The rain that literally came out of left field and extinguished Friday night’s LSU-Southeastern Louisiana baseball game in the bottom of the first inning was a disappointment to the fans who dodged the raindrops to get to Alex Box Stadium.

To LSU coach Paul Mainieri, there was a silver lining to the thunderstorms that pelted his ballpark.

The best plan going into a season is to assume whatever is planned will go exceptionally awry at some point, like a throw from short sailing two rows into the grandstand. Doesn’t matter if your sport is played indoors or out — just as the LSU women’s basketball team after its snow-delayed victory Friday at Missouri.

“I love it in the preseason when we’re working out and it’s not a beautiful day,” Mainieri said, standing in his rain-soaked dugout after the SLU game was gone with the wind until 1 p.m. Sunday. “I told the players after the second game against Maryland (last Saturday) that it’s not going to be any warmer in Columbia, Mo., in March.

“Sometimes we get spoiled in the South with our great weather. It builds a little mental toughness.”

In other words, a modest amount of adversity in February when the games are basically tune ups for the bigger months to come can be quite a useful thing.

So far in this young season, the Tigers have seen their share of challenges.

Freezing temperatures. Driving rain. Two top pitchers — Kurt McCune and Nick Rumbelow — shelved with injuries. That’s resulted in LSU having to face a hectic early season schedule — seven games in nine days — with a short-handed pitching staff.

None of these issues have have been too difficult to overcome or ultimately fatal to the Tigers hopes of achieving what is always their ultimate goal: reaching the College World Series. LSU is still 5-0 going into Saturday’s scheduled 6 p.m. game against BYU.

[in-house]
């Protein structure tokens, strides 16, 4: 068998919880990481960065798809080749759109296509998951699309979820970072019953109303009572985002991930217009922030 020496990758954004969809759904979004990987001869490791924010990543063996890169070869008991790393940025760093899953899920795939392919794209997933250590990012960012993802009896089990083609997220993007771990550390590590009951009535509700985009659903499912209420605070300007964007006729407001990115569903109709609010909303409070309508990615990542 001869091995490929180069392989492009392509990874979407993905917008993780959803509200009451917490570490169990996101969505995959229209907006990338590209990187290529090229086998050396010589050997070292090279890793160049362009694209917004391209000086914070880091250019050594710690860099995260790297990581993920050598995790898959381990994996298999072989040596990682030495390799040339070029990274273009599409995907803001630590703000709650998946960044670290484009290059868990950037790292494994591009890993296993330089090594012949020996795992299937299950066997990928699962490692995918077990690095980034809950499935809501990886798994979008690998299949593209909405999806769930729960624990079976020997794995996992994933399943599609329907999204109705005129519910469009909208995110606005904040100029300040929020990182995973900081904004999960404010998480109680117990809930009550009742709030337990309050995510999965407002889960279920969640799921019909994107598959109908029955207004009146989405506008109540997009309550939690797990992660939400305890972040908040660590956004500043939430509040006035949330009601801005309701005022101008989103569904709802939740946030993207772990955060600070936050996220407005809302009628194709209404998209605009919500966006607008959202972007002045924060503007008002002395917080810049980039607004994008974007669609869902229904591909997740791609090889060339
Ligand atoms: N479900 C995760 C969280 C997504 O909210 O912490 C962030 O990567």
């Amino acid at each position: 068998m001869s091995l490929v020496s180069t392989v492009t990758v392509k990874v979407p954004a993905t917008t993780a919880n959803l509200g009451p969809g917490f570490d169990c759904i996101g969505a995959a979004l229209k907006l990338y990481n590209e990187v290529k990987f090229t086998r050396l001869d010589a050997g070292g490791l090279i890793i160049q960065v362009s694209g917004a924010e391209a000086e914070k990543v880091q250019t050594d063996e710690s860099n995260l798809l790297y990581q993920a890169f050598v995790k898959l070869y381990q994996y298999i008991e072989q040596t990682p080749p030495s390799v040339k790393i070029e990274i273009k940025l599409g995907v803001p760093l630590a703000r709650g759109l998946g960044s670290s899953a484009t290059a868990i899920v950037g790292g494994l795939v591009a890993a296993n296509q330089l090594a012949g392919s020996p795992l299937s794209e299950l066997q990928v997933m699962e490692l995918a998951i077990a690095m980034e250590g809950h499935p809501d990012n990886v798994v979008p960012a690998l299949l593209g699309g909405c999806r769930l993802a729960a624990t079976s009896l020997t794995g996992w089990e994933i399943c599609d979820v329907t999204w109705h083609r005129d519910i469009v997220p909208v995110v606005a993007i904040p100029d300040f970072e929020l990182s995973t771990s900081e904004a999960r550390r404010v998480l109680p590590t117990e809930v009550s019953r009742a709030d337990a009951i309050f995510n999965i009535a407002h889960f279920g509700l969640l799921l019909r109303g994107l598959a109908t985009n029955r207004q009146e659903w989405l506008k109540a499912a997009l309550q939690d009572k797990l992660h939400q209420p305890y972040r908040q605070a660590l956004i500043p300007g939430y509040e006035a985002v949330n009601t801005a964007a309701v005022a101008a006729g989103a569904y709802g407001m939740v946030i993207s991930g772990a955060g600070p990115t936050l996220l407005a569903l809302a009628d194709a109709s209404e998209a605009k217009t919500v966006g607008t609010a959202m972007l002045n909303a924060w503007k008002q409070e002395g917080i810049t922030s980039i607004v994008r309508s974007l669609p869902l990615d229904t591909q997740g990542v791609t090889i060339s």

But what if LSU gets to Omaha in June and a game is interrupted by a fearsome line of thunderstorms threatening to spit out tornadoes? Or what if a counted on pitcher has to be replaced by the next man in line at the last minute? Or if the team bus to the ballpark blows a gasket and the Tigers miss batting practice?

At a time like that, LSU’s players may think back to their freaky February experiences and realize that whatever they have to deal with isn’t that bad.

Meanwhile, some of the early season clouds are beginning to part. Mainieri said Rumbelow threw a bullpen and a couple of simulated innings this week and his injured oblique muscle didn’t protest. He’s probably in line to throw an inning or so when the Tigers leave the friendly confines for the first time Tuesday with a trip across the Atchafalaya to Louisiana-Lafayette.

Meanwhile, teammates Ryan Eades and Aaron Nola are showing pretty strong stuff for early in the season, and that youthful batting order that includes the likes of Chris Sciambra, Alex Bregman and Mark Laird is showing flashes of providing the pop LSU will need in a typically competitive SEC.